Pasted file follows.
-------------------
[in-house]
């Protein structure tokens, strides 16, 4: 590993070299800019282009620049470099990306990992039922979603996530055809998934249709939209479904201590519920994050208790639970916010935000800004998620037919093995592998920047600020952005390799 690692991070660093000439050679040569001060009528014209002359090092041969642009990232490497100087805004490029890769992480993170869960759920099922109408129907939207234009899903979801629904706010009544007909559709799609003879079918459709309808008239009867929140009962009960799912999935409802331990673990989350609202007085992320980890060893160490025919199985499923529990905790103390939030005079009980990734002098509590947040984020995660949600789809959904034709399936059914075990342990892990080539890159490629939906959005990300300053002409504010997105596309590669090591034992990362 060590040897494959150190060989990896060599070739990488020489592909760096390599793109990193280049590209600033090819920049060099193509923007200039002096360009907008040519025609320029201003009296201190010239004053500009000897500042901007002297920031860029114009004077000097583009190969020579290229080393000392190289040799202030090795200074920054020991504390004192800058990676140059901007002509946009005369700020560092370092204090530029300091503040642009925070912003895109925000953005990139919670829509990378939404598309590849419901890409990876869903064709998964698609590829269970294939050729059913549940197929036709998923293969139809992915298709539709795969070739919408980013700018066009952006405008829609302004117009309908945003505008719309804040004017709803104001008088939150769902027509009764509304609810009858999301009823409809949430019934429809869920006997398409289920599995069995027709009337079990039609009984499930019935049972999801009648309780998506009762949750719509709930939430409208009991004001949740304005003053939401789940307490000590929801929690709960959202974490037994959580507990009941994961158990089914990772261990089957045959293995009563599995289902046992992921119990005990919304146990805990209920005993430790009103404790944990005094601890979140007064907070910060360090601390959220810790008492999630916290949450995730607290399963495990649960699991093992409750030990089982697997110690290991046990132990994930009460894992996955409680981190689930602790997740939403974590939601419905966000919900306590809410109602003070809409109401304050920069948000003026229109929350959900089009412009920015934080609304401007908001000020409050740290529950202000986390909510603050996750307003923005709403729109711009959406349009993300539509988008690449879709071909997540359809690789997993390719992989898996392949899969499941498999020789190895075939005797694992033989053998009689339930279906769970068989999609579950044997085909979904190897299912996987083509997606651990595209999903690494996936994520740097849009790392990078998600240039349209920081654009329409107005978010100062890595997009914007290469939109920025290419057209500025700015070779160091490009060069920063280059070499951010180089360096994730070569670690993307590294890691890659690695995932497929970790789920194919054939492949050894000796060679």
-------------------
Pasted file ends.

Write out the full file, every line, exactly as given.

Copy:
[in-house]
């Protein structure tokens, strides 16, 4: 590993070299800019282009620049470099990306990992039922979603996530055809998934249709939209479904201590519920994050208790639970916010935000800004998620037919093995592998920047600020952005390799 690692991070660093000439050679040569001060009528014209002359090092041969642009990232490497100087805004490029890769992480993170869960759920099922109408129907939207234009899903979801629904706010009544007909559709799609003879079918459709309808008239009867929140009962009960799912999935409802331990673990989350609202007085992320980890060893160490025919199985499923529990905790103390939030005079009980990734002098509590947040984020995660949600789809959904034709399936059914075990342990892990080539890159490629939906959005990300300053002409504010997105596309590669090591034992990362 060590040897494959150190060989990896060599070739990488020489592909760096390599793109990193280049590209600033090819920049060099193509923007200039002096360009907008040519025609320029201003009296201190010239004053500009000897500042901007002297920031860029114009004077000097583009190969020579290229080393000392190289040799202030090795200074920054020991504390004192800058990676140059901007002509946009005369700020560092370092204090530029300091503040642009925070912003895109925000953005990139919670829509990378939404598309590849419901890409990876869903064709998964698609590829269970294939050729059913549940197929036709998923293969139809992915298709539709795969070739919408980013700018066009952006405008829609302004117009309908945003505008719309804040004017709803104001008088939150769902027509009764509304609810009858999301009823409809949430019934429809869920006997398409289920599995069995027709009337079990039609009984499930019935049972999801009648309780998506009762949750719509709930939430409208009991004001949740304005003053939401789940307490000590929801929690709960959202974490037994959580507990009941994961158990089914990772261990089957045959293995009563599995289902046992992921119990005990919304146990805990209920005993430790009103404790944990005094601890979140007064907070910060360090601390959220810790008492999630916290949450995730607290399963495990649960699991093992409750030990089982697997110690290991046990132990994930009460894992996955409680981190689930602790997740939403974590939601419905966000919900306590809410109602003070809409109401304050920069948000003026229109929350959900089009412009920015934080609304401007908001000020409050740290529950202000986390909510603050996750307003923005709403729109711009959406349009993300539509988008690449879709071909997540359809690789997993390719992989898996392949899969499941498999020789190895075939005797694992033989053998009689339930279906769970068989999609579950044997085909979904190897299912996987083509997606651990595209999903690494996936994520740097849009790392990078998600240039349209920081654009329409107005978010100062890595997009914007290469939109920025290419057209500025700015070779160091490009060069920063280059070499951010180089360096994730070569670690993307590294890691890659690695995932497929970790789920194919054939492949050894000796060679």